Parents urging more flexibility in Georgia’s special needs scholarship made their case at Friday’s legislative hearing. Their children’s educational, medical and mental health challenges transcend not only public schools, they sometimes exceed what specialized private schools can do, and it’s hard not to sympathize with their desire to use state dollars to pay for therapy and tutoring.
The House study committee’s discussion of Georgia’s 11-year-old Special Needs Scholarship Act underscored the shift in how public education is perceived. Once viewed as a public good that merited a pooling of resources to yield a public benefit, education is increasingly regarded as a private consumable.
An example: Some Georgia lawmakers avoid mentioning funding schools and talk instead about funding students. And those taxes that everyone pays to support schools – including people with no children or grown children – are now described as the parent’s money or the student’s money, never the community’s money. In fact, a bill this year to broaden the Georgia Special Needs Scholarship Act would rebrand it “the Georgia Individualized Education Account Act.”
Clearly, some individual students benefit from the ability to use tax dollars to buy educational services outside their local public school. Like any bureaucracy, public education has its faults, including an inability to customize instruction or adapt quickly to change. But public education still remains a foundation of our country and is worth preserving and improving.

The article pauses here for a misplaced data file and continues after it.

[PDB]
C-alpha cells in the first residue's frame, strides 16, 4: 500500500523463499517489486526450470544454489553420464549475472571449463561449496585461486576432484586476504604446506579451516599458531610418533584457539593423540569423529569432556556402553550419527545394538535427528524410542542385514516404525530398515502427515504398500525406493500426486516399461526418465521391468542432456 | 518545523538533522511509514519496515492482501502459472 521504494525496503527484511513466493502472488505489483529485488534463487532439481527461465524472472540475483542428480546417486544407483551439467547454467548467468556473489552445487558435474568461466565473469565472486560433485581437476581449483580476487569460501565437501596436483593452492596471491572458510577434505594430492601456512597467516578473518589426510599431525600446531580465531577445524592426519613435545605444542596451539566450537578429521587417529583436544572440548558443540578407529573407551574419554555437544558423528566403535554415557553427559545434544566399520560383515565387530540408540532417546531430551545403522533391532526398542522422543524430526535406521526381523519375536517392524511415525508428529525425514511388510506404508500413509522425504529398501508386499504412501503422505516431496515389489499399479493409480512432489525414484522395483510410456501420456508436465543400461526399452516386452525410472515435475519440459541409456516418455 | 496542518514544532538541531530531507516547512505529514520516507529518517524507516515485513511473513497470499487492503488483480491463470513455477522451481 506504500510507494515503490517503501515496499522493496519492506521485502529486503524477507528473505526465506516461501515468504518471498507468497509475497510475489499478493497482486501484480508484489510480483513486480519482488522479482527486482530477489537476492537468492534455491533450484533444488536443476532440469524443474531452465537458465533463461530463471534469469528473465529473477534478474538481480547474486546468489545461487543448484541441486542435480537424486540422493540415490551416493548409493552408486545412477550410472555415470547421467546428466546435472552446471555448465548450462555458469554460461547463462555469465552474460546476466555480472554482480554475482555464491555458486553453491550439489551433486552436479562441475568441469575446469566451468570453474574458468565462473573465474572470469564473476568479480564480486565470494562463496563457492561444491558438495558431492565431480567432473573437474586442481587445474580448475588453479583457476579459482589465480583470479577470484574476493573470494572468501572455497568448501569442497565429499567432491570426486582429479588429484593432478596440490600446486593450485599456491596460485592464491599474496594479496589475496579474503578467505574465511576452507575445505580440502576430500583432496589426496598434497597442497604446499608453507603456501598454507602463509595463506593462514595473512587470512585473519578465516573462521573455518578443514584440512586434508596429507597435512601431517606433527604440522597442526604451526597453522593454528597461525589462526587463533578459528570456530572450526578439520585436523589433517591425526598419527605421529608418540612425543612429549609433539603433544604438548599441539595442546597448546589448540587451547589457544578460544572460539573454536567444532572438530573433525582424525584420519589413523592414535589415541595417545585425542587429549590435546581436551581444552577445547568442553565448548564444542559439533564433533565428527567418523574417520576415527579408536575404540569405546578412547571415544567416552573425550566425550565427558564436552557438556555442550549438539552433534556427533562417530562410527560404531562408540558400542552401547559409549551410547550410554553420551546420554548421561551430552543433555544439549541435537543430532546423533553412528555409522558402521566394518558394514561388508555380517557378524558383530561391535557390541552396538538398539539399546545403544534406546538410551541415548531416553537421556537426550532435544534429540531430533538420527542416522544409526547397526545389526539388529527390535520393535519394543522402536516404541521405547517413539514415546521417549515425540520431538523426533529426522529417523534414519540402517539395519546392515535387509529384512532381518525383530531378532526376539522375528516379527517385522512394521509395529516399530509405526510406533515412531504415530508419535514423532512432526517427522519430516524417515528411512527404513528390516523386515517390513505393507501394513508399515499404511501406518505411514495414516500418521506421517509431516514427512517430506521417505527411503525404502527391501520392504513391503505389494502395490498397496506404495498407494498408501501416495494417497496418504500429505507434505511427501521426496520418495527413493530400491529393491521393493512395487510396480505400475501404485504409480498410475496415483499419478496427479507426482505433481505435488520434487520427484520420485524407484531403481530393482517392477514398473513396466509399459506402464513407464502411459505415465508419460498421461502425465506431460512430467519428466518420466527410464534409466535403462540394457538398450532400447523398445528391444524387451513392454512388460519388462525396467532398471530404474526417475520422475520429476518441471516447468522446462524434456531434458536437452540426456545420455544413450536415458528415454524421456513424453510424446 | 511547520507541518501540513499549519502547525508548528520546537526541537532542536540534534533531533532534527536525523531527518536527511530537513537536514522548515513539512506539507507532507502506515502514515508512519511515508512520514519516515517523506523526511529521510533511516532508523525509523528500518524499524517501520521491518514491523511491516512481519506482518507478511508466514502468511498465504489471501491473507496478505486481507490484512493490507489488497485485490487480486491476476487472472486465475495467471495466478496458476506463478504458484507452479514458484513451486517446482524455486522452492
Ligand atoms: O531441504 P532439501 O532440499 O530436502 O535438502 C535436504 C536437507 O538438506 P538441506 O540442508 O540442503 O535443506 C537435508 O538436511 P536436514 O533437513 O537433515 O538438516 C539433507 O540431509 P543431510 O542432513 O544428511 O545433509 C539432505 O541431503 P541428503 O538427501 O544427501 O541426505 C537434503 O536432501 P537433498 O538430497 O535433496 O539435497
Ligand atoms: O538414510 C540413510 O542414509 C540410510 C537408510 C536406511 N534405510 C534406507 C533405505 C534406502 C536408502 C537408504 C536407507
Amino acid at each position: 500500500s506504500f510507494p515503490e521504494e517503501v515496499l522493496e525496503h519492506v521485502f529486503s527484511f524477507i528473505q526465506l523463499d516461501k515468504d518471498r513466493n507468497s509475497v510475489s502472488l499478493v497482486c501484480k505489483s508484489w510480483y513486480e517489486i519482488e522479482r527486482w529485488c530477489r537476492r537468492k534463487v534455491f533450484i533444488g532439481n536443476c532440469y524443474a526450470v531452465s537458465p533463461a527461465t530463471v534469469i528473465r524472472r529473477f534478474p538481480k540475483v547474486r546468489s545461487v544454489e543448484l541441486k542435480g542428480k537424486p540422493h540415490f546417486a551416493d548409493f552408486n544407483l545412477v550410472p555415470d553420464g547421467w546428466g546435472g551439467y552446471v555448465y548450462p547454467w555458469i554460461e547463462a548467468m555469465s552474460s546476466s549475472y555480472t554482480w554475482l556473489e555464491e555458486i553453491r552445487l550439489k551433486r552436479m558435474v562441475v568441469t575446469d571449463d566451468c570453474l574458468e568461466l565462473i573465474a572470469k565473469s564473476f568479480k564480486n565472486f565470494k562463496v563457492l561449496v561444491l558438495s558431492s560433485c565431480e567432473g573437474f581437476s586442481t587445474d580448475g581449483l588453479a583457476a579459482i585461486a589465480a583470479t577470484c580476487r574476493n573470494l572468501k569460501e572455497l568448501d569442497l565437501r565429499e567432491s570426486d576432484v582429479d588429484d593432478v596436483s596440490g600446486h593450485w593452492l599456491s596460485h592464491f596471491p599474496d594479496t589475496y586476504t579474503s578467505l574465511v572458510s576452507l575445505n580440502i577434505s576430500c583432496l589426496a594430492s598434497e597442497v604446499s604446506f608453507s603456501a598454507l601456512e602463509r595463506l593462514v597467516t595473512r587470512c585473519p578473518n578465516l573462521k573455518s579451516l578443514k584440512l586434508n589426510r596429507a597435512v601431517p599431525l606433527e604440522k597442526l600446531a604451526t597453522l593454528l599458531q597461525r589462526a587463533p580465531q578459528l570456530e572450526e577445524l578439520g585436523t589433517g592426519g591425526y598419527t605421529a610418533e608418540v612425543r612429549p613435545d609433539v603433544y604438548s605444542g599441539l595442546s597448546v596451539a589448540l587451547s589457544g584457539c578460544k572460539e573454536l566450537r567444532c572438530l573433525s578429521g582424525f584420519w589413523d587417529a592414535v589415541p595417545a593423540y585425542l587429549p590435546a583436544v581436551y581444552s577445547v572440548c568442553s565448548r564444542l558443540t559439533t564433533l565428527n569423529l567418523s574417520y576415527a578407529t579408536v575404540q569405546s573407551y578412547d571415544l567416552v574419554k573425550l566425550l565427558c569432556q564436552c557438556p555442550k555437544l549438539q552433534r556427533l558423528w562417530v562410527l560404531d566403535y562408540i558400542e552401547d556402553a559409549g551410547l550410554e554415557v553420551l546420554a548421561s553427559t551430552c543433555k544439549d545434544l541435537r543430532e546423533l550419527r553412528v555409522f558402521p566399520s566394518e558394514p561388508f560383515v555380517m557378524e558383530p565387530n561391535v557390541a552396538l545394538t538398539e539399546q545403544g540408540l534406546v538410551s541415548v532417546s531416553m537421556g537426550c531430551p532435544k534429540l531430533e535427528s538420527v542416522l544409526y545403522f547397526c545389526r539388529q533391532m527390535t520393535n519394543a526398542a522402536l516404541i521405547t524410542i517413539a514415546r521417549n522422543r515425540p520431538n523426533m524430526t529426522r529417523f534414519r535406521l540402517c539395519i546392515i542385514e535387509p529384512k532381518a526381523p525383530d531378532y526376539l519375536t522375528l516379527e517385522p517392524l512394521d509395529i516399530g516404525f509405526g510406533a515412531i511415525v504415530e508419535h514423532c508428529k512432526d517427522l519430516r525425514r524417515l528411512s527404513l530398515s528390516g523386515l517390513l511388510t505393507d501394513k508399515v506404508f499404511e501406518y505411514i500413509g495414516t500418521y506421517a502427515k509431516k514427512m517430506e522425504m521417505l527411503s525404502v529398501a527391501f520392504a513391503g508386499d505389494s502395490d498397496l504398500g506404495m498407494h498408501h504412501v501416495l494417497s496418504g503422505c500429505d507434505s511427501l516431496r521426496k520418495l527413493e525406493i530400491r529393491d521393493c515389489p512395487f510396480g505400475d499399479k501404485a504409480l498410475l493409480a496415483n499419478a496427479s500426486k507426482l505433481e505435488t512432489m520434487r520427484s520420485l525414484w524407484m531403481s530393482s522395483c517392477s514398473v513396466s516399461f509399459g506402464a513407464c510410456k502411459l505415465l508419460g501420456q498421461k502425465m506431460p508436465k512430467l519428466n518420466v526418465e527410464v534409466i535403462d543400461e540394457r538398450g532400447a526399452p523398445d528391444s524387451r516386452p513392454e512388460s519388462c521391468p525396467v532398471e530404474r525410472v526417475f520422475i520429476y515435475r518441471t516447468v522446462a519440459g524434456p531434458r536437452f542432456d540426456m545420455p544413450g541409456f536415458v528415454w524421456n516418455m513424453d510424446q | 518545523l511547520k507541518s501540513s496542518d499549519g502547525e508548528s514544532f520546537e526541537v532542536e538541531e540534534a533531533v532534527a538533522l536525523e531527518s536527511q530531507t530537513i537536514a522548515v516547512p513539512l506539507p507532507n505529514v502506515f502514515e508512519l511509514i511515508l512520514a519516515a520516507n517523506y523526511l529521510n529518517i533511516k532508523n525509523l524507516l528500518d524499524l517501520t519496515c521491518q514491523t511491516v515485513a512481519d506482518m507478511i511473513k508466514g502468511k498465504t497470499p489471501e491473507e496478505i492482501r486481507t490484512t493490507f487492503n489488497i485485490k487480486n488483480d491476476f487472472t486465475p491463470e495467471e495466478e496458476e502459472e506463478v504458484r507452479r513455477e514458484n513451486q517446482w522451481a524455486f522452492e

Georgia ought to think carefully about broadening the parameters of its special needs scholarship, which is essentially a targeted school voucher. Now, state checks are issued to the 272 participating private schools, all of which are accredited. It would be more complicated for the state to vet and pay hundreds of tutors and therapists.
The scholarship can only be awarded now to a student with a documented disability enrolled in a public school for a year. The voucher, which averages $5,700 a year per student, can only be used to attend a private school.
Those stipulations shut out parents whose kids aren’t finding success in traditional classroom settings, five of whom shared their stories with House members.
A former Gwinnett teacher now homeschooling her adopted children said they would benefit if the scholarship was opened to homeschoolers for tutoring and therapies, including speech, physical, occupational and equine. Her seven children face multiple struggles related to the chaos of their early lives and, in some cases, fetal alcohol syndrome and visual impairments, that render a traditional classroom unworkable, she explained.
An Atlanta mother said she pulled her bright daughter with autism out of a public middle school because the girl grew anxious and overwhelmed in such a big setting. Her daughter’s therapist recommended homeschooling to alleviate the anxiety. The mother’s goal is to homeschool now and then enroll her daughter in a small, flexible high school. She asked lawmakers to drop the requirement that students only qualify for the voucher after a full year in public school.